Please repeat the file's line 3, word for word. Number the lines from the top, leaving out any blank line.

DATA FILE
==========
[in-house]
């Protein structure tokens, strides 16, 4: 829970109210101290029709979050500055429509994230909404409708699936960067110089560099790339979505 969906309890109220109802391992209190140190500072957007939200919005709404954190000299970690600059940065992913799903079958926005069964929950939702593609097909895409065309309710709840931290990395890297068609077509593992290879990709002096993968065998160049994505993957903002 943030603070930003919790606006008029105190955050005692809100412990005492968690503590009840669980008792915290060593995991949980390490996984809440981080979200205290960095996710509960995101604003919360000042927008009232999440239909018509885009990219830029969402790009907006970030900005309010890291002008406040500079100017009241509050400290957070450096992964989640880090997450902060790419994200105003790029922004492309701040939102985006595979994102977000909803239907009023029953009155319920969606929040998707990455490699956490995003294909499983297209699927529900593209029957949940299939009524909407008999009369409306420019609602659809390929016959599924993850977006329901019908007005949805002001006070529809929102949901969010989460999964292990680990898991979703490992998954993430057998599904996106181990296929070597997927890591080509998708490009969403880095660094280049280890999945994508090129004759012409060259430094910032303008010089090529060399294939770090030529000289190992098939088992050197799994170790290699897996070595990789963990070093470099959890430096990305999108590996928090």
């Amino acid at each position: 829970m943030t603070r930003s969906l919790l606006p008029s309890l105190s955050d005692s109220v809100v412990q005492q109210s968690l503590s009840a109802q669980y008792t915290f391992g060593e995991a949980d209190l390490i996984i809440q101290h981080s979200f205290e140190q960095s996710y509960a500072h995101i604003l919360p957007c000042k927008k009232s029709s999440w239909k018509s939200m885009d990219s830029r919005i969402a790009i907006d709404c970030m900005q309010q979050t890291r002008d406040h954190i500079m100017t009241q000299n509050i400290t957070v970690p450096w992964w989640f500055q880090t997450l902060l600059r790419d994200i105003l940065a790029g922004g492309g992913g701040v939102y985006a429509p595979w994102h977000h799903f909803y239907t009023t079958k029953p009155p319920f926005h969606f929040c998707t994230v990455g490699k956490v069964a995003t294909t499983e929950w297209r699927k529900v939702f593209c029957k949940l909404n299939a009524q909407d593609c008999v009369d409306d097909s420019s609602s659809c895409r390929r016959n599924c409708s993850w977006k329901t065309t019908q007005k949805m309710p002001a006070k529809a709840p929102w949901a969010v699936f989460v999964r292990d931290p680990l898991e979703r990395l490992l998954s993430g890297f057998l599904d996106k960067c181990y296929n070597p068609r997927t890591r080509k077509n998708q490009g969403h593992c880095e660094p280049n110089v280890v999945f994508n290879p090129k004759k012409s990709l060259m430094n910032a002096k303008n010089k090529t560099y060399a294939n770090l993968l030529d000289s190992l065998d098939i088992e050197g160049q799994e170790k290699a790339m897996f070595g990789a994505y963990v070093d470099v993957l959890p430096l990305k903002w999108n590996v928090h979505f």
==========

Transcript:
């Amino acid at each position: 829970m943030t603070r930003s969906l919790l606006p008029s309890l105190s955050d005692s109220v809100v412990q005492q109210s968690l503590s009840a109802q669980y008792t915290f391992g060593e995991a949980d209190l390490i996984i809440q101290h981080s979200f205290e140190q960095s996710y509960a500072h995101i604003l919360p957007c000042k927008k009232s029709s999440w239909k018509s939200m885009d990219s830029r919005i969402a790009i907006d709404c970030m900005q309010q979050t890291r002008d406040h954190i500079m100017t009241q000299n509050i400290t957070v970690p450096w992964w989640f500055q880090t997450l902060l600059r790419d994200i105003l940065a790029g922004g492309g992913g701040v939102y985006a429509p595979w994102h977000h799903f909803y239907t009023t079958k029953p009155p319920f926005h969606f929040c998707t994230v990455g490699k956490v069964a995003t294909t499983e929950w297209r699927k529900v939702f593209c029957k949940l909404n299939a009524q909407d593609c008999v009369d409306d097909s420019s609602s659809c895409r390929r016959n599924c409708s993850w977006k329901t065309t019908q007005k949805m309710p002001a006070k529809a709840p929102w949901a969010v699936f989460v999964r292990d931290p680990l898991e979703r990395l490992l998954s993430g890297f057998l599904d996106k960067c181990y296929n070597p068609r997927t890591r080509k077509n998708q490009g969403h593992c880095e660094p280049n110089v280890v999945f994508n290879p090129k004759k012409s990709l060259m430094n910032a002096k303008n010089k090529t560099y060399a294939n770090l993968l030529d000289s190992l065998d098939i088992e050197g160049q799994e170790k290699a790339m897996f070595g990789a994505y963990v070093d470099v993957l959890p430096l990305k903002w999108n590996v928090h979505f």